You can also order lots of great chocolate online—given how cold it is in most parts of the world right now, you won’t have to worry about it melting. However, if you’re in a rush or just aren’t up to my level of chocolate-obsession, buy some Ghirardelli at the very least. Nearly all grocery stores now carry it, and I cross-my-heart swear you’ll never go back to generic chocolate again.
This recipe is my fail-safe, with the coffee & vanilla flavors nicely highlighting the chocolate-y-ness of the chocolate (yes, that’s a technical term) and the chili powder adding just a little something extra. You can obviously switch in other flavorings, like orange or almond, and leave out the chili if it makes you nervous.
As for texture, I’ve gotta have nuts. Walnuts are most traditional for brownies, though pecans work nicely, too. Extra chocolate is never a bad thing in my book. But you could also toss in toffee bits, coconut, white chocolate chunks, etc.
6 ½ oz. bittersweet chocolate, in chips or chopped finely
9 ½ T butter
1 T Kahlua (substitute cold coffee if you like)
1 tsp. vanilla
1 cup sugar, with 2 T removed
¾ cup flour
¼ tsp. ancho or regular chili powder (optional)
pinch of salt
½ cup chopped milk chocolate
½ cup chopped walnuts
pan: square baking pan (8 x 8 or 9 x 9)
First things first-line that baking pan with foil. Using two sheets (one going in either direction, like a + sign,) be sure to leave plenty of overhang on either side. Spray the inside of the foil with baking spray.
Melt the chocolate and butter together in a large bowl. Personally, I like the convenience of the microwave—just work in thirty second increments, stirring regularly to prevent burning. Of course, you can also use a more traditional double-boiler (a.k.a heatproof bowl set over gently simmering water).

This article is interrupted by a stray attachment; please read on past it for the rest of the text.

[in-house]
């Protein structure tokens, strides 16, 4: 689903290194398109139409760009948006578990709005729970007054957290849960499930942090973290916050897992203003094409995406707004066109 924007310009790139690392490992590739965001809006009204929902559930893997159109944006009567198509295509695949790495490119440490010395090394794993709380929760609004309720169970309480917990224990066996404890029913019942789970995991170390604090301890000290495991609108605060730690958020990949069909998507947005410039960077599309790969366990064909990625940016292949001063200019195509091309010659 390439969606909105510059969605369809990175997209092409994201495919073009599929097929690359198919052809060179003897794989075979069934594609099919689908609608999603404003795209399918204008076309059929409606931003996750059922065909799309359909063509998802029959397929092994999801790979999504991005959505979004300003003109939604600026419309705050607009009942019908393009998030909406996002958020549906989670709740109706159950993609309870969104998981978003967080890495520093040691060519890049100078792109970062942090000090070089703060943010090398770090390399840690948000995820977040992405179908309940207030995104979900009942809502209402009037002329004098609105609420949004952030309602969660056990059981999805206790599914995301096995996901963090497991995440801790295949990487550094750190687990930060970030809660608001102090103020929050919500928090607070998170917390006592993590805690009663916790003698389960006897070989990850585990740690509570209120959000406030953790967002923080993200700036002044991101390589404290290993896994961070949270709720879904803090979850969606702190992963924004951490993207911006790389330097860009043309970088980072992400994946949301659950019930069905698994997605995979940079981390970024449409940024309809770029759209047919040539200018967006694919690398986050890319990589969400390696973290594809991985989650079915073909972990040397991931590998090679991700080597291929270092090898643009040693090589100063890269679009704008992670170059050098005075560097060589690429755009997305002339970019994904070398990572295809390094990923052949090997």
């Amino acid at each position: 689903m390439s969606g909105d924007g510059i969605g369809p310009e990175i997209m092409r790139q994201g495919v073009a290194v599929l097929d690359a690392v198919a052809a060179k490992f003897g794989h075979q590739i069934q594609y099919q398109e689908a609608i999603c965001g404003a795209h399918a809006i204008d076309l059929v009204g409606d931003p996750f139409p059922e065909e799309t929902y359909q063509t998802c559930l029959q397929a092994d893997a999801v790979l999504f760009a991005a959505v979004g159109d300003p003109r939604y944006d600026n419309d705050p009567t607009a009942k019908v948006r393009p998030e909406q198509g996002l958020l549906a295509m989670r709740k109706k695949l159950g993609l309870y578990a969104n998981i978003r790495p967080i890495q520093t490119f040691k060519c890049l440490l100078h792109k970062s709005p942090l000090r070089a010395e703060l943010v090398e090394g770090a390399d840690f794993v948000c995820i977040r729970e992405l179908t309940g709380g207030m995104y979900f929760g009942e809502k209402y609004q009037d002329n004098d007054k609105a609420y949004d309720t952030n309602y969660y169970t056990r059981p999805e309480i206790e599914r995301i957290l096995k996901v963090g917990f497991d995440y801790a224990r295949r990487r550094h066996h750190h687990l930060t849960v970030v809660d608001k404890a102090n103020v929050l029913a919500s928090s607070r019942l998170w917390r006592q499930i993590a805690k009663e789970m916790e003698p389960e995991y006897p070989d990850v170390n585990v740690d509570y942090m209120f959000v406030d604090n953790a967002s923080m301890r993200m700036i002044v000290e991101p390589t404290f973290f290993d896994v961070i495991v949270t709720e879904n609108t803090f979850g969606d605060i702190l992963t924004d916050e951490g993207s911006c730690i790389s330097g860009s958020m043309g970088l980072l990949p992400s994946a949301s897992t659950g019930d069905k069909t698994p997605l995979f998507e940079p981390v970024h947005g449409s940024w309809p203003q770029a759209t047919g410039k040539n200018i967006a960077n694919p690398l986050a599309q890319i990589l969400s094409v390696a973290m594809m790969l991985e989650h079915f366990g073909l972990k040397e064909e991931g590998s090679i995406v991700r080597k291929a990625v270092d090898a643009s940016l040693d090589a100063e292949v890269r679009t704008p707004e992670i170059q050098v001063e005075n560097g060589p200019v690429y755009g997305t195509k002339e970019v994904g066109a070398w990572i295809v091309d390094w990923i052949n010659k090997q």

Once the chocolate and butter are melted and mixed, stir in the Kahlua and vanilla. Set aside to cool down a bit.
In a separate bowl, beat the eggs and sugar together vigorously. Add to the chocolate mixture and mix thoroughly. Sift in the flour and pinch of salt. Toss in the chopped chocolate & walnuts, then fold all that goodness together.
Scrape the brownie batter into the foil-lined pan, then slide the pan into the oven. You will need some toothpicks & also, some patience. I recommend you begin toothpick-testing at minute 30, plunging a toothpick into the very middle of the brownie pan.
Since these are fudgy brownies, the toothpick doesn’t need to come back completely clean, but it shouldn’t be covered in batter, either. Remember, be patient! Depending on the temperament of your oven, the brownies will take 35-45 minutes.
Cool on a wire rack for at least ten minutes. At this point, you can lift the brownies out, using the foil overhang, and cool them further. I know it’s hard to resist, but they really are much easier to cut if you wait at least 20 minutes. If you must dig in, however, who will blame you? Not I. And not Greg, I’d wager.
This is totally one of those blog posts I would read & think “Come on! Does she really think this counts as a recipe? Who are we kidding here?”